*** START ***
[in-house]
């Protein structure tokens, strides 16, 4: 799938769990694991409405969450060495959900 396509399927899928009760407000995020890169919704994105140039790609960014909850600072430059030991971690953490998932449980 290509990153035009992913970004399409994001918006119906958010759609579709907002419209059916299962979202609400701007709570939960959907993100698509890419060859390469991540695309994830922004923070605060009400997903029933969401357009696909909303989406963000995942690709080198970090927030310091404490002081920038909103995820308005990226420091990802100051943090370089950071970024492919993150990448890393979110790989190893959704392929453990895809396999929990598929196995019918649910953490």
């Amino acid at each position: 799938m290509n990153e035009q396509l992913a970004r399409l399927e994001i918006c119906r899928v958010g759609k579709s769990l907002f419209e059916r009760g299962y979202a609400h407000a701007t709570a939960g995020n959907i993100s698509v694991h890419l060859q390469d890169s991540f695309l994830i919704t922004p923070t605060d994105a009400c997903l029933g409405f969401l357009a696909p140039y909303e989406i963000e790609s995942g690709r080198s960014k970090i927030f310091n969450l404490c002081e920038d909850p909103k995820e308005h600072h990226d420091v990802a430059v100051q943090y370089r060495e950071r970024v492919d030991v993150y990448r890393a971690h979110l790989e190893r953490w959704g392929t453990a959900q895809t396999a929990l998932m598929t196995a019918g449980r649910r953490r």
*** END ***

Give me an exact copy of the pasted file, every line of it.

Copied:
[in-house]
């Protein structure tokens, strides 16, 4: 799938769990694991409405969450060495959900 396509399927899928009760407000995020890169919704994105140039790609960014909850600072430059030991971690953490998932449980 290509990153035009992913970004399409994001918006119906958010759609579709907002419209059916299962979202609400701007709570939960959907993100698509890419060859390469991540695309994830922004923070605060009400997903029933969401357009696909909303989406963000995942690709080198970090927030310091404490002081920038909103995820308005990226420091990802100051943090370089950071970024492919993150990448890393979110790989190893959704392929453990895809396999929990598929196995019918649910953490």
């Amino acid at each position: 799938m290509n990153e035009q396509l992913a970004r399409l399927e994001i918006c119906r899928v958010g759609k579709s769990l907002f419209e059916r009760g299962y979202a609400h407000a701007t709570a939960g995020n959907i993100s698509v694991h890419l060859q390469d890169s991540f695309l994830i919704t922004p923070t605060d994105a009400c997903l029933g409405f969401l357009a696909p140039y909303e989406i963000e790609s995942g690709r080198s960014k970090i927030f310091n969450l404490c002081e920038d909850p909103k995820e308005h600072h990226d420091v990802a430059v100051q943090y370089r060495e950071r970024v492919d030991v993150y990448r890393a971690h979110l790989e190893r953490w959704g392929t453990a959900q895809t396999a929990l998932m598929t196995a019918g449980r649910r953490r």